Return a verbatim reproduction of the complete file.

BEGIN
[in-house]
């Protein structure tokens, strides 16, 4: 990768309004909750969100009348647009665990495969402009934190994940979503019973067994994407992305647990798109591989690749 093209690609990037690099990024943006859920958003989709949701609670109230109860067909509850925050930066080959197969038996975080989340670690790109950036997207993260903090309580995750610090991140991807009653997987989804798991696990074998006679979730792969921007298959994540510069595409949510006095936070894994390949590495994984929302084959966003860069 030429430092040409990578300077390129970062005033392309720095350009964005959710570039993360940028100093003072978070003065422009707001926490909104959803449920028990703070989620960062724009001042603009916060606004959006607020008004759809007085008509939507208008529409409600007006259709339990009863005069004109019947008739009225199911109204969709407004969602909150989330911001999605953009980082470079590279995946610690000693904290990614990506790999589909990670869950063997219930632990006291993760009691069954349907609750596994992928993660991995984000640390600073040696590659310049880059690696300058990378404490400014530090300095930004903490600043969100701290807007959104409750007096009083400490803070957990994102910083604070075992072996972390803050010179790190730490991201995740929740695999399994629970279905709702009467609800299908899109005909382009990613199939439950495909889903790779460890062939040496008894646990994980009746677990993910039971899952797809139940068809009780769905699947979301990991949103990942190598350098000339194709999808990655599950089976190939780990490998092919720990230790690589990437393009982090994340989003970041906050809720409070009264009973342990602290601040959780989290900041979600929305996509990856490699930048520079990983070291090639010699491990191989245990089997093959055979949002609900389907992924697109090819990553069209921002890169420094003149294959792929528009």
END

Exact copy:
[in-house]
């Protein structure tokens, strides 16, 4: 990768309004909750969100009348647009665990495969402009934190994940979503019973067994994407992305647990798109591989690749 093209690609990037690099990024943006859920958003989709949701609670109230109860067909509850925050930066080959197969038996975080989340670690790109950036997207993260903090309580995750610090991140991807009653997987989804798991696990074998006679979730792969921007298959994540510069595409949510006095936070894994390949590495994984929302084959966003860069 030429430092040409990578300077390129970062005033392309720095350009964005959710570039993360940028100093003072978070003065422009707001926490909104959803449920028990703070989620960062724009001042603009916060606004959006607020008004759809007085008509939507208008529409409600007006259709339990009863005069004109019947008739009225199911109204969709407004969602909150989330911001999605953009980082470079590279995946610690000693904290990614990506790999589909990670869950063997219930632990006291993760009691069954349907609750596994992928993660991995984000640390600073040696590659310049880059690696300058990378404490400014530090300095930004903490600043969100701290807007959104409750007096009083400490803070957990994102910083604070075992072996972390803050010179790190730490991201995740929740695999399994629970279905709702009467609800299908899109005909382009990613199939439950495909889903790779460890062939040496008894646990994980009746677990993910039971899952797809139940068809009780769905699947979301990991949103990942190598350098000339194709999808990655599950089976190939780990490998092919720990230790690589990437393009982090994340989003970041906050809720409070009264009973342990602290601040959780989290900041979600929305996509990856490699930048520079990983070291090639010699491990191989245990089997093959055979949002609900389907992924697109090819990553069209921002890169420094003149294959792929528009």